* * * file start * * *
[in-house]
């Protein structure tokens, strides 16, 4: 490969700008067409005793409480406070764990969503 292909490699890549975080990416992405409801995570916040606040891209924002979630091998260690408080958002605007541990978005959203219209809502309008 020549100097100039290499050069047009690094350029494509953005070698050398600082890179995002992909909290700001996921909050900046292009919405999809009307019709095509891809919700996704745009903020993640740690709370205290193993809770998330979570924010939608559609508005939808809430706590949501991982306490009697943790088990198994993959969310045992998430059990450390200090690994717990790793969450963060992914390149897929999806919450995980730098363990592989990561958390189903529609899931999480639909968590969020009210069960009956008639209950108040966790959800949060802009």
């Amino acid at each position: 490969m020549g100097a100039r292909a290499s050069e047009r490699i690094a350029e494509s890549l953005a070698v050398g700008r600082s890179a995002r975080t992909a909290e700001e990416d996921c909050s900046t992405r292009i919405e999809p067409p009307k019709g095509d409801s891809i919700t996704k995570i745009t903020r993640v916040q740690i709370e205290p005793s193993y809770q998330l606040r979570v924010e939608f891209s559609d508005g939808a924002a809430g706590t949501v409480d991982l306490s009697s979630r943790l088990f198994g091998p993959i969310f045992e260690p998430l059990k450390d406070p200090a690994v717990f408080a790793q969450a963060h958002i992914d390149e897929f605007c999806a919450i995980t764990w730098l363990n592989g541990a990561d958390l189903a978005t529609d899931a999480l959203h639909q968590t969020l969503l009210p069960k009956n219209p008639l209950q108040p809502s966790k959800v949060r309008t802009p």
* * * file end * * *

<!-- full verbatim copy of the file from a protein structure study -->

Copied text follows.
[in-house]
């Protein structure tokens, strides 16, 4: 490969700008067409005793409480406070764990969503 292909490699890549975080990416992405409801995570916040606040891209924002979630091998260690408080958002605007541990978005959203219209809502309008 020549100097100039290499050069047009690094350029494509953005070698050398600082890179995002992909909290700001996921909050900046292009919405999809009307019709095509891809919700996704745009903020993640740690709370205290193993809770998330979570924010939608559609508005939808809430706590949501991982306490009697943790088990198994993959969310045992998430059990450390200090690994717990790793969450963060992914390149897929999806919450995980730098363990592989990561958390189903529609899931999480639909968590969020009210069960009956008639209950108040966790959800949060802009």
């Amino acid at each position: 490969m020549g100097a100039r292909a290499s050069e047009r490699i690094a350029e494509s890549l953005a070698v050398g700008r600082s890179a995002r975080t992909a909290e700001e990416d996921c909050s900046t992405r292009i919405e999809p067409p009307k019709g095509d409801s891809i919700t996704k995570i745009t903020r993640v916040q740690i709370e205290p005793s193993y809770q998330l606040r979570v924010e939608f891209s559609d508005g939808a924002a809430g706590t949501v409480d991982l306490s009697s979630r943790l088990f198994g091998p993959i969310f045992e260690p998430l059990k450390d406070p200090a690994v717990f408080a790793q969450a963060h958002i992914d390149e897929f605007c999806a919450i995980t764990w730098l363990n592989g541990a990561d958390l189903a978005t529609d899931a999480l959203h639909q968590t969020l969503l009210p069960k009956n219209p008639l209950q108040p809502s966790k959800v949060r309008t802009p």